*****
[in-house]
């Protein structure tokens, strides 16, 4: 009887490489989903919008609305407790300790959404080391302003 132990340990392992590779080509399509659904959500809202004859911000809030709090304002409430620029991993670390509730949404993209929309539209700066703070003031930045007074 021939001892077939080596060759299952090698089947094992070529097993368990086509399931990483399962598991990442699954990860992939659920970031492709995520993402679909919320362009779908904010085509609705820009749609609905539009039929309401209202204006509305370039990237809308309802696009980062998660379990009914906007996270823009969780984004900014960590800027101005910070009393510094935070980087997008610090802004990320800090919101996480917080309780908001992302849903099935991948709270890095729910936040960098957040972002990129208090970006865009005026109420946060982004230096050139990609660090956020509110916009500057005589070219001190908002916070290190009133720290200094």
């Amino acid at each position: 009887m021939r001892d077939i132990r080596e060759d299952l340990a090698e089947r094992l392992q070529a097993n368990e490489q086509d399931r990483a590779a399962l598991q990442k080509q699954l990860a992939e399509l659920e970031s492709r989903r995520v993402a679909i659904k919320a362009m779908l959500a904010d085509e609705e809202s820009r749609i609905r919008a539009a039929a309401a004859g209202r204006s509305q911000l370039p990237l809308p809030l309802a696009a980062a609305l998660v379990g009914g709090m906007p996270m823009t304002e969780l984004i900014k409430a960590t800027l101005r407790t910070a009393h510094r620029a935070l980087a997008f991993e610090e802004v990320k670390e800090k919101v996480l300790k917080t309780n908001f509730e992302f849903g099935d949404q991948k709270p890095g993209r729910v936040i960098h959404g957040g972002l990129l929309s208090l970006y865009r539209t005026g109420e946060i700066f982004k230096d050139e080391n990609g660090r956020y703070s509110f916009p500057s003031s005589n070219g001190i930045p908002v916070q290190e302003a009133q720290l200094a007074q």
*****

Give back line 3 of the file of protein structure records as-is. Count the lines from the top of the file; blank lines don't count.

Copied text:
């Amino acid at each position: 009887m021939r001892d077939i132990r080596e060759d299952l340990a090698e089947r094992l392992q070529a097993n368990e490489q086509d399931r990483a590779a399962l598991q990442k080509q699954l990860a992939e399509l659920e970031s492709r989903r995520v993402a679909i659904k919320a362009m779908l959500a904010d085509e609705e809202s820009r749609i609905r919008a539009a039929a309401a004859g209202r204006s509305q911000l370039p990237l809308p809030l309802a696009a980062a609305l998660v379990g009914g709090m906007p996270m823009t304002e969780l984004i900014k409430a960590t800027l101005r407790t910070a009393h510094r620029a935070l980087a997008f991993e610090e802004v990320k670390e800090k919101v996480l300790k917080t309780n908001f509730e992302f849903g099935d949404q991948k709270p890095g993209r729910v936040i960098h959404g957040g972002l990129l929309s208090l970006y865009r539209t005026g109420e946060i700066f982004k230096d050139e080391n990609g660090r956020y703070s509110f916009p500057s003031s005589n070219g001190i930045p908002v916070q290190e302003a009133q720290l200094a007074q």